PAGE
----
Thanks a Lot , Cancer!

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First let me clarify – I do not have cancer. I’m 35 years old, with a very healthy body. I’m the mom of two healthy, smart, active kids. We rarely get sick, even with a cold, and if we go to the doctor it’s for a check-up more often than anything else.

But cancer keeps popping up into my life, and frankly, I’m getting real tired of cancer’s crap.

In 2004, my dad was diagnosed with lung cancer. He had been sick for a while, and was admitted to the hospital with a diagnosis of pneumonia. He was treated and released to go home, but he knew something wasn’t right so he went to a different hospital to get a second opinion. After about two weeks in the hospital, his lung cancer was confirmed. Two weeks later, he was gone. Chemo wasn’t even an option for him because the doctors knew it would take him from us faster than the cancer would.

daddy - Amanda Seghetti
This was the last picture I took with my dad in September 2004.

Losing him so quickly, without time to really feel like I could say goodbye, was hard. Devastating. I miss my dad a lot, and I’m sad that he wasn’t around long enough to ever meet Kaiden. Even Hunter was so young that she doesn’t remember my dad much. He would have been so proud of both of them, but because cancer took him from me when he was only 54 years old, he never got the opportunity to see them grow up.

And now….stupid cancer is trying to take my mom away from me too.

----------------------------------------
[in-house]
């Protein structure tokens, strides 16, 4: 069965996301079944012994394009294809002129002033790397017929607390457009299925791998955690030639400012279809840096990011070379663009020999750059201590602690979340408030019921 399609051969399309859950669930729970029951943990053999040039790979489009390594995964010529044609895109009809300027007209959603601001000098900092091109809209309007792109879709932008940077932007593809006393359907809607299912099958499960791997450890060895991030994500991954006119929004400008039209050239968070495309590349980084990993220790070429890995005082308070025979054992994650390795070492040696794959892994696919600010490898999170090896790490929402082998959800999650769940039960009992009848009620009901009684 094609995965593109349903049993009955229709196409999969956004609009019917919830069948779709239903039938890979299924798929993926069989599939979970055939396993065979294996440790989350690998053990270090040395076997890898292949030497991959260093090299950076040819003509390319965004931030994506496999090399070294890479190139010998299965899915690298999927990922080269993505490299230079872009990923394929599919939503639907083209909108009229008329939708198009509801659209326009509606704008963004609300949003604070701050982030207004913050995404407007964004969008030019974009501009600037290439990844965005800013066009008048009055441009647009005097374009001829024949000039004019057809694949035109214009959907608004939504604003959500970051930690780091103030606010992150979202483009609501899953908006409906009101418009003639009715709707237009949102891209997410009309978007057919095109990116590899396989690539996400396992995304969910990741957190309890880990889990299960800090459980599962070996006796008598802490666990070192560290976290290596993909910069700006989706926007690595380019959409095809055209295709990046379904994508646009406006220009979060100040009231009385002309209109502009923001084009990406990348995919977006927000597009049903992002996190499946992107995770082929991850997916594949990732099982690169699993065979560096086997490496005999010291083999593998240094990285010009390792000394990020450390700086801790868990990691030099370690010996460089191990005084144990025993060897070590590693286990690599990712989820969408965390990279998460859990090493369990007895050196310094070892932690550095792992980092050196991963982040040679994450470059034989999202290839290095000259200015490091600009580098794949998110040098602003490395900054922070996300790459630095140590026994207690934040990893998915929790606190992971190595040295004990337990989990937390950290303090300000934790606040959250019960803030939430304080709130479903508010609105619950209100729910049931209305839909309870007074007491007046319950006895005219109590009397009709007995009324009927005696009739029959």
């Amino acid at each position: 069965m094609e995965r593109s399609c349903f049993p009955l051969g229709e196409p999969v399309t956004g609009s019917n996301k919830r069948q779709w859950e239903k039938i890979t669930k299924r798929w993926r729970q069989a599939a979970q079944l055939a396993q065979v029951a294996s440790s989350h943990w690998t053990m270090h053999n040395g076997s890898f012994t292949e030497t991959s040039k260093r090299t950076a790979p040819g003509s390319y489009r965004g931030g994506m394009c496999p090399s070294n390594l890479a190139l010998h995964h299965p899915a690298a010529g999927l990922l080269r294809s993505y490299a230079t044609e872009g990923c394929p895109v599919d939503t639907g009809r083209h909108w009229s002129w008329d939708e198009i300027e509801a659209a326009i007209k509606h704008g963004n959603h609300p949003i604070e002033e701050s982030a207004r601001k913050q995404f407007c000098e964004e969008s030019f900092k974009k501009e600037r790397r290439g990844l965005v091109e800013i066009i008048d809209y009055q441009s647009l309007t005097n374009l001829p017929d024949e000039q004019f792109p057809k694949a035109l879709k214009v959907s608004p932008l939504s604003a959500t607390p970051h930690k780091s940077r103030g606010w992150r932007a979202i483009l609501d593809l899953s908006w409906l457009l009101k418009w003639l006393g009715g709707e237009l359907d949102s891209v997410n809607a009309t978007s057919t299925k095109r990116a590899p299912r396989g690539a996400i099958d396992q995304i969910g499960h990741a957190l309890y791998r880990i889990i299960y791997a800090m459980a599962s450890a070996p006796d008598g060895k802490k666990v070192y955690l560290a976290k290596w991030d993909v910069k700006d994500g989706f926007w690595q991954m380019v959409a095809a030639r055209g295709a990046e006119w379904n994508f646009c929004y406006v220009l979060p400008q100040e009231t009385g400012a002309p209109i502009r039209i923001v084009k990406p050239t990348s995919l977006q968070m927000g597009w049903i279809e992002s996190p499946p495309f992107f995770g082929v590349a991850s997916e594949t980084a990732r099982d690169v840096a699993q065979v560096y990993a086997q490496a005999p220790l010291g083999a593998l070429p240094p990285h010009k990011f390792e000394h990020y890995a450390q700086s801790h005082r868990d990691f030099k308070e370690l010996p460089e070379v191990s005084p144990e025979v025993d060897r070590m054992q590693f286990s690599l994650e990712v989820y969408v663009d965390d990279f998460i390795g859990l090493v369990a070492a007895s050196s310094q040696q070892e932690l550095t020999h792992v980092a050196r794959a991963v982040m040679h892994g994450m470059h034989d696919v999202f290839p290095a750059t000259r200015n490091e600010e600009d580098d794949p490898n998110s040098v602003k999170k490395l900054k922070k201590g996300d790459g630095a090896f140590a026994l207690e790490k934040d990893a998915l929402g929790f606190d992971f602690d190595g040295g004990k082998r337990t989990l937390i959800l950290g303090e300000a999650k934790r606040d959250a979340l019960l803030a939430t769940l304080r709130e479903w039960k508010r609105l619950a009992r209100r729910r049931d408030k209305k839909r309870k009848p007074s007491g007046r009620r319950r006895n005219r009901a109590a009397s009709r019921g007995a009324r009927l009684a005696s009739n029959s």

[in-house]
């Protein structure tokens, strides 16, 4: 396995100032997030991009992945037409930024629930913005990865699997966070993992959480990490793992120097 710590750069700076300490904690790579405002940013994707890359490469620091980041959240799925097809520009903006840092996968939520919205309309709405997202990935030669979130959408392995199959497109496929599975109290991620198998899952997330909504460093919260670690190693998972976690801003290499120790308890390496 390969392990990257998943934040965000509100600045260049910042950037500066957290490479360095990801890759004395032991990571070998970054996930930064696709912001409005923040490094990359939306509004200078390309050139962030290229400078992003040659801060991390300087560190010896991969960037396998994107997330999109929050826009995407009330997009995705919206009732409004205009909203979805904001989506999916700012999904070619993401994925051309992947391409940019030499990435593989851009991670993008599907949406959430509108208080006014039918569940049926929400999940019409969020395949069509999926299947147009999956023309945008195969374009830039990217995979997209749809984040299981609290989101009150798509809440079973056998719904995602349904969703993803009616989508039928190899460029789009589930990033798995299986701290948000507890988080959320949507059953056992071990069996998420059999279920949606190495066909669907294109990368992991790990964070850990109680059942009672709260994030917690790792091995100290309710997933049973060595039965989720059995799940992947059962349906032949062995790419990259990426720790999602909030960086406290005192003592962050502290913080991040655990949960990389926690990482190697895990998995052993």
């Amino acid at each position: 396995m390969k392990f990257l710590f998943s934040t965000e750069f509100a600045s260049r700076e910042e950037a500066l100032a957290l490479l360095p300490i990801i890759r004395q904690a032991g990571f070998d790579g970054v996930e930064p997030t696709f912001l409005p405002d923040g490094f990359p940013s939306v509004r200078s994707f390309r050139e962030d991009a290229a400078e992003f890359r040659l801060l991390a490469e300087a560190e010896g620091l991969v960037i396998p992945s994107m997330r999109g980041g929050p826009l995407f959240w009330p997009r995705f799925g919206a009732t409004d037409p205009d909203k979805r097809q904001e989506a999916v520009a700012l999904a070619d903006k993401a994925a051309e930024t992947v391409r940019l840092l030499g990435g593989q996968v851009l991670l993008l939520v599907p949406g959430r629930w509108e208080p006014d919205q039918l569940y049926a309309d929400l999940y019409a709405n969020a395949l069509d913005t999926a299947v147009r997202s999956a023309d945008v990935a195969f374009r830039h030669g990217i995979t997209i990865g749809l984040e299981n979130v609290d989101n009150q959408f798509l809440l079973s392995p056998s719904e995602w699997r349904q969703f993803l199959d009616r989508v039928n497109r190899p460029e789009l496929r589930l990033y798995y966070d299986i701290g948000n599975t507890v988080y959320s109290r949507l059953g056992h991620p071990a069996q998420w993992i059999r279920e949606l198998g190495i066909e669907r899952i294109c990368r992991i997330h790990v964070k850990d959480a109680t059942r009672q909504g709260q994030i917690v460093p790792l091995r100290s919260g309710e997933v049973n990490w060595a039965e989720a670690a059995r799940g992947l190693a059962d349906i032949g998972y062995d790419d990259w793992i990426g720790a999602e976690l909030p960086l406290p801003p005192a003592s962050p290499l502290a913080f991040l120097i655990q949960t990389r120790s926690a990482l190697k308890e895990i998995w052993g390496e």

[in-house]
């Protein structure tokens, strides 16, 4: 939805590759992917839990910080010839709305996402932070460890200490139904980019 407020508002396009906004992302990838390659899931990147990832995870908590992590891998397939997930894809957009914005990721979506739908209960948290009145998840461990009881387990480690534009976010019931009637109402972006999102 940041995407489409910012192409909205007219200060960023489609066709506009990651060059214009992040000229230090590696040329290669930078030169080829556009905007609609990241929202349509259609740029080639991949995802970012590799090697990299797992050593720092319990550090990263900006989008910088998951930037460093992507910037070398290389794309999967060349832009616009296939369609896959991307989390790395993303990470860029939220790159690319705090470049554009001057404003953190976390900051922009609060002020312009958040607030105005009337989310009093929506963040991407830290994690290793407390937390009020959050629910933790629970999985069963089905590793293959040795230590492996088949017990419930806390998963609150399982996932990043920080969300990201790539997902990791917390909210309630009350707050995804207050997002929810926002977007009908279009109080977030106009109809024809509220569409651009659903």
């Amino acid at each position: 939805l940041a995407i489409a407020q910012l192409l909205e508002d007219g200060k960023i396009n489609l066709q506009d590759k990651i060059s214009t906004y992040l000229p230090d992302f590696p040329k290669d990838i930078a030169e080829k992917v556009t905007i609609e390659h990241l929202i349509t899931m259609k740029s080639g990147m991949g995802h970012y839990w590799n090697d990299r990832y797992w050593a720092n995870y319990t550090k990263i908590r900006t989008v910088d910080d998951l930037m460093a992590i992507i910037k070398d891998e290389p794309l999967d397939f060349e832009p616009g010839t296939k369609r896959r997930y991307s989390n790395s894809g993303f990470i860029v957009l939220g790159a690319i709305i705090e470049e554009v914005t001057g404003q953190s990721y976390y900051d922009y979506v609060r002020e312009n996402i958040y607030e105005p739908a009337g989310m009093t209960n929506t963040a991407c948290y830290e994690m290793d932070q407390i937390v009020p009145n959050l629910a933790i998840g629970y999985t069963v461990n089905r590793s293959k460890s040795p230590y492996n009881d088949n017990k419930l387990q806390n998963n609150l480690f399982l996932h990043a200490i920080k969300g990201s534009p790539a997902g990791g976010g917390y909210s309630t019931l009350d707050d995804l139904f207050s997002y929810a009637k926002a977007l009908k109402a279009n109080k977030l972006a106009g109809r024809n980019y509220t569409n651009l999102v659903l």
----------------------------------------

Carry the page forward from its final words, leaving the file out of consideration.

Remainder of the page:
grandma and hut - Amanda Seghetti
My mom and Hunter, Summer 2002

At 57 years old, my mom was just diagnosed with ovarian, cervical, and uterine cancer. At this point, I don’t have many more details than that, but it’s enough to piss me off. I’m scared, yes. I worried while waiting for the diagnosis to be confirmed, and I cried with fear and helplessness when I got the call. But now that I’m moving beyond crying about it, I’m just mad. Mad that this is happening to someone I love. Mad that I’m not there to help her while she is hurting, emotionally and physically. Mad that she could possibly be gone before she has the chance to see Hunter and Kaiden grow and graduate from high school. Mad that I may have another child later that she would never meet.

And yet….I feel like I should thank cancer for what it has done to my life. Because of this situation, I am working to take all of these emotions and turn them into something more positive. I am not going to let cancer win, not in my life and not in my mom’s. I’m going to be with her as she undergoes surgery next weekend to try to remove as much of the cancer as possible, and I’m going to help her from afar as much as I can while she gets chemo. I’m going to stay positive and I’m going to focus on the time we DO have together, rather than worry more about the time we may lose. I am going to find ways to enjoy time with my mom and do what I can to make her life even better.

At home, I’m already becoming more aware of my children and the little time I have with them each day after school. When they want to tell me some long story that seems to have neither a point nor an end (I know you mamas can relate to that!), I remind myself to patiently listen to what they have to say. Who knows when our time together could be gone? It’s so easy to take life for granted and not be conscious of all the blessings we have. It’s so easy to waste precious time and worry about work or bills or cleaning or so many other insignificant things that don’t really matter. But because of cancer taking my dad and now threatening my mom’s life, I’m realizing what matters the most:

family photo oct 2015 - Amanda Seghetti

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